Drain them very well. You’ll be astonished at how much liquid the salt draws from them, firming them and further whitening them in the process.
After pouring off the moisture, cover them once again in vinegar for a a little more tang. Keeping testing them. You can make them as tangy as you like. But if you leave them too long, the vinegar will break the fillets down and make them mushy. White vinegar is the best choice, so as not to tint the fillets.
Rinsing the Anchovies
If you want your boquerones them very salty, you could just wipe them dry. But to make them not overpoweringly salty, it’s good to give the fillets a very quick rinse – not leaving them in water at all – and then pat the fillets dry with clean kitchen towels. Remove as much moisture as you can.
Taste one – gavros marinatos should be pleasingly salty, with a nice tang. If it’s too salty, rinse again. If it could use a little more salt, keep that in mind for the next step.
Classic Gavros Marinatos, With or Without Aromatics – Step 4
These are delicious with the briny taste of fish and the tang of vinegar – they don’t need much else. But they take very well to fresh garlic, bay leaves, black pepper, rosemary, or whatever else suits your tastes. Just go lightly so as not to overwhelm them.
Take the cured, dried fillets and place them neatly in a layer, adding a couple of slivers of garlic, a grinding of pepper, or whatever you wish, also correcting for salt if they need it. Keep layering neatly,. If you’re using bay leaves, just one or two for the entire dish should do it. Likewise, one or two garlic cloves should be enough, as garlic grows stronger over time.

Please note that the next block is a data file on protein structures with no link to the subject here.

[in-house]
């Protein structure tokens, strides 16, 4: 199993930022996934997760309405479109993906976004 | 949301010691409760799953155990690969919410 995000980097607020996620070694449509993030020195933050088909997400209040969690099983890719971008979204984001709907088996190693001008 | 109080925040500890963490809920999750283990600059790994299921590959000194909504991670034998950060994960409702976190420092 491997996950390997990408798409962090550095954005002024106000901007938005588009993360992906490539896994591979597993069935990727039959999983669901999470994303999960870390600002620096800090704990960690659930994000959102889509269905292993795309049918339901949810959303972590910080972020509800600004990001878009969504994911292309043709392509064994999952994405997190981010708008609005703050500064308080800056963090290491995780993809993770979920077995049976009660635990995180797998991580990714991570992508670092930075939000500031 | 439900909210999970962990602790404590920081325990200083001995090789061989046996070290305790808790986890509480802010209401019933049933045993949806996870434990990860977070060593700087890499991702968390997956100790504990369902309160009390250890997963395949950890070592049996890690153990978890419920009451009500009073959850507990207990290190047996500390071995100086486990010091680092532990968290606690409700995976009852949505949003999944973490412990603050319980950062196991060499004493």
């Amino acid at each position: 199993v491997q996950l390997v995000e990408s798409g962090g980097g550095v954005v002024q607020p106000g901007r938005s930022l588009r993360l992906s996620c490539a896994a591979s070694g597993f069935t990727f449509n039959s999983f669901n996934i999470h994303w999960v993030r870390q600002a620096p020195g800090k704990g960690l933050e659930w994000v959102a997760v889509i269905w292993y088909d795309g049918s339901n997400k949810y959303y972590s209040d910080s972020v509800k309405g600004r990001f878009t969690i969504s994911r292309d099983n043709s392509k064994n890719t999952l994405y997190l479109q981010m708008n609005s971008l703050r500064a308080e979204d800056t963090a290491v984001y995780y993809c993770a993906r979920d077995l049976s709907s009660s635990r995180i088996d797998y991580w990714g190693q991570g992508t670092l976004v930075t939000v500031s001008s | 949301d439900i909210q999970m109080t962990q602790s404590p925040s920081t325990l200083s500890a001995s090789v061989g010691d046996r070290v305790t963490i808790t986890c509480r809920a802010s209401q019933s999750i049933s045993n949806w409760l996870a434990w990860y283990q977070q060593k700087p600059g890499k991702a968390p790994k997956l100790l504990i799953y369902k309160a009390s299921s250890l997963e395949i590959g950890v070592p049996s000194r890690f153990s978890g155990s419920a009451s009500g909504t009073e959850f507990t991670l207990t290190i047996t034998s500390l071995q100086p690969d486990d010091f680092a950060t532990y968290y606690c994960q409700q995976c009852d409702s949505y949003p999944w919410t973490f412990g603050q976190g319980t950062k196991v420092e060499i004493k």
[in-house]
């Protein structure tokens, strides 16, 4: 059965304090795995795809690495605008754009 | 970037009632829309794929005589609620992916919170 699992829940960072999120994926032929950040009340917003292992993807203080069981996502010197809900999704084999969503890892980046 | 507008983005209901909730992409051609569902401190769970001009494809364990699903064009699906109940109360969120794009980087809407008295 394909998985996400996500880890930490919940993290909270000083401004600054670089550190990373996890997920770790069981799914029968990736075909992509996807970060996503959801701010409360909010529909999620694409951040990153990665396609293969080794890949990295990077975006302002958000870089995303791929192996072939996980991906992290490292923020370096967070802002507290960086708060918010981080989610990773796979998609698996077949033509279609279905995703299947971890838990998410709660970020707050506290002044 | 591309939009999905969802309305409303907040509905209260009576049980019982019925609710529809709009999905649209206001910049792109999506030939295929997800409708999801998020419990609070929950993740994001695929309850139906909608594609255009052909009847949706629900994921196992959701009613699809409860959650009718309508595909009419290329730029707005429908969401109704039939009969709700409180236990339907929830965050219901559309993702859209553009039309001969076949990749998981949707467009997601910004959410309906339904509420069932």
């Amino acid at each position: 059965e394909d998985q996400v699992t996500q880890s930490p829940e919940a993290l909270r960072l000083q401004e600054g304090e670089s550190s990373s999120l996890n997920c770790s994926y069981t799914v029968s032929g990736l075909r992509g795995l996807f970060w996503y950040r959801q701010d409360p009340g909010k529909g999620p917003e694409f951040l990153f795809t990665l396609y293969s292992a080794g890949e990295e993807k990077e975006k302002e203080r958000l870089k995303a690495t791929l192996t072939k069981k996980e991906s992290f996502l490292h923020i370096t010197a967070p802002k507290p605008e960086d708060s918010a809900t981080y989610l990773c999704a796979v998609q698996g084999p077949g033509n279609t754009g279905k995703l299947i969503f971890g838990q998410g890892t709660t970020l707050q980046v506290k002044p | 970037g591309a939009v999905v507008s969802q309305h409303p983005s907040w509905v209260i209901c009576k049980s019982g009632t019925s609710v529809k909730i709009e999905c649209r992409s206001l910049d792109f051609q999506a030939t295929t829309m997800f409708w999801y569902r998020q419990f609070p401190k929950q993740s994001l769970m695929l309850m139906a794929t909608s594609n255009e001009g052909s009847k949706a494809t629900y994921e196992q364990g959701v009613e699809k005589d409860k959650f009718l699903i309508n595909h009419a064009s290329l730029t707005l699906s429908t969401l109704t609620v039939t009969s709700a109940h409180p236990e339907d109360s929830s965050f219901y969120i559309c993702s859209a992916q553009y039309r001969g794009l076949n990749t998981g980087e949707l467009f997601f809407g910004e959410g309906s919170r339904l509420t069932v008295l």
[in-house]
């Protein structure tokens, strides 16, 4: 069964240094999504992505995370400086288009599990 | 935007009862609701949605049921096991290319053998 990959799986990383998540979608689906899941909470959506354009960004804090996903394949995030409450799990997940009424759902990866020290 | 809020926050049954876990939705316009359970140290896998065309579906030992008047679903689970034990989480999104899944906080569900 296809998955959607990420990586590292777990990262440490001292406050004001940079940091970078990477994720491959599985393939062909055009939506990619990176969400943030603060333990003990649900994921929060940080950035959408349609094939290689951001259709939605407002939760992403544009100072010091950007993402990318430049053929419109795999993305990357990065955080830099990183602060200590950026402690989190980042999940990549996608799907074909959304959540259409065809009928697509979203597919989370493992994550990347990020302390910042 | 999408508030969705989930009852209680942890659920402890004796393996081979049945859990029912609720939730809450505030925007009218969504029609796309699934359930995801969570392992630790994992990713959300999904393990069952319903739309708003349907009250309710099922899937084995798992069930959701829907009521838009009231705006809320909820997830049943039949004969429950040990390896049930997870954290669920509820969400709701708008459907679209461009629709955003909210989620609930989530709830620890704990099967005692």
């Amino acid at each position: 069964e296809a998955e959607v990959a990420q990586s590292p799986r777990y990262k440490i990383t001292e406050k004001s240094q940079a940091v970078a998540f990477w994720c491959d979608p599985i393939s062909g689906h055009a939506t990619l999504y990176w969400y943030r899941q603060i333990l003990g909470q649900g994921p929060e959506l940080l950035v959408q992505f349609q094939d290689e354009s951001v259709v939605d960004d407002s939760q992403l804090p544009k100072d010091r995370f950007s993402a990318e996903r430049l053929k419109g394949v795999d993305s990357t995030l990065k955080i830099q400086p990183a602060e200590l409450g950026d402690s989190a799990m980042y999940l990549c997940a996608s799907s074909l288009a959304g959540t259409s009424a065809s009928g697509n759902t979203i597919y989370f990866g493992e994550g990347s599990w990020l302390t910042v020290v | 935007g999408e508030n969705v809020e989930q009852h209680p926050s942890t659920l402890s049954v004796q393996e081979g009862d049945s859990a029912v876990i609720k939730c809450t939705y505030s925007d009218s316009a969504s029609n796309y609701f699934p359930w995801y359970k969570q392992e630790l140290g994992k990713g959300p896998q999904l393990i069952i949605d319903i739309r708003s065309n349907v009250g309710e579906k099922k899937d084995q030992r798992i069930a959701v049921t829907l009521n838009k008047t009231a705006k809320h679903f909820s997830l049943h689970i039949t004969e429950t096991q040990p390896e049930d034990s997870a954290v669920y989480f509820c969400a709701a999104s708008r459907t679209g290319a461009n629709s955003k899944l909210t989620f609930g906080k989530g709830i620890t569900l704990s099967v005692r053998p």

When they are all neatly layered in the dish, cover them completely with vegetable oil – sunflower oil, canola, or anything with a neutral flavor. We love extra virgin olive oil, but it overwhelms them. You can drizzle some on when you serve them.
Storing the Gavros Marinatos
Keep your marinated anchovies in the refrigerator, covered completely with oil. As you remove a portion, you may need to top them up with more oil to make sure they’re all covered.
Serving Greek Gavros Marinatos
Greek style boquerones are a delicious ouzo meze. Salty things – a few olives, the gavros marinatos – are perfect. The also go well with wine and beer. They’re sleek and suave enough to make a great tapas with a glass of cava or prosecco – a perfect holiday treat when you want a break from rich and fatty things. They also make a fine tapas on a slice of buttered bread.
In Greece, bean soups and lentil soup are usually served with piquant sides – pickled vegetables, olives, and some smoked or marinated fish. These Greek boquerones round out a humble table.
- 1 Kilo fresh anchovies
- About 200 grams - 7 oz coarse salt
- 1-2 cups white vinegar or white wine vinegar
- 2 Bay Leaves (optional)
- Ground black pepper, or whole pink peppercorns (optional)
- 2 garlic cloves, sliced paper thin (optional)
- Fresh herbs to taste, such as rosemary or marjoram (optional)
- Rinse and scale the anchovies.
- Remove the heads, pulling out the entrails as you do.
- Rinse the anchovies, shake dry, and cover with vinegar. Leave 30 minutes to make them easier to butterfly.
- Remove the anchovies from the vinegar and butterfly them.
- Place the fillets in layers in a glass dish, with a generous layer of coarse salt in between.
- Drain the liquid from the anchovies from time to time. After a couple of hours - up to 5 or 5 - they should have shed most of the liquid.
- Cover with vinegar again for about a half an hour. Leave them long enough to take on the flavor you like, but not so long as to break down and soften. They should be firm, opaque, and pearly.
- Rinse well but quickly and pat dry with clean kitchen towels. Taste one for salt and vinegar.
- Layer the fillets in a glass dish, adding aromatics of your choice sparingly throughout and correcting for salt if necessary.
- Cover completely with a neutral-tasting vegetable oil and store in the refrigerator.
Covered completely with oil and kept chilled, these can keep for weeks.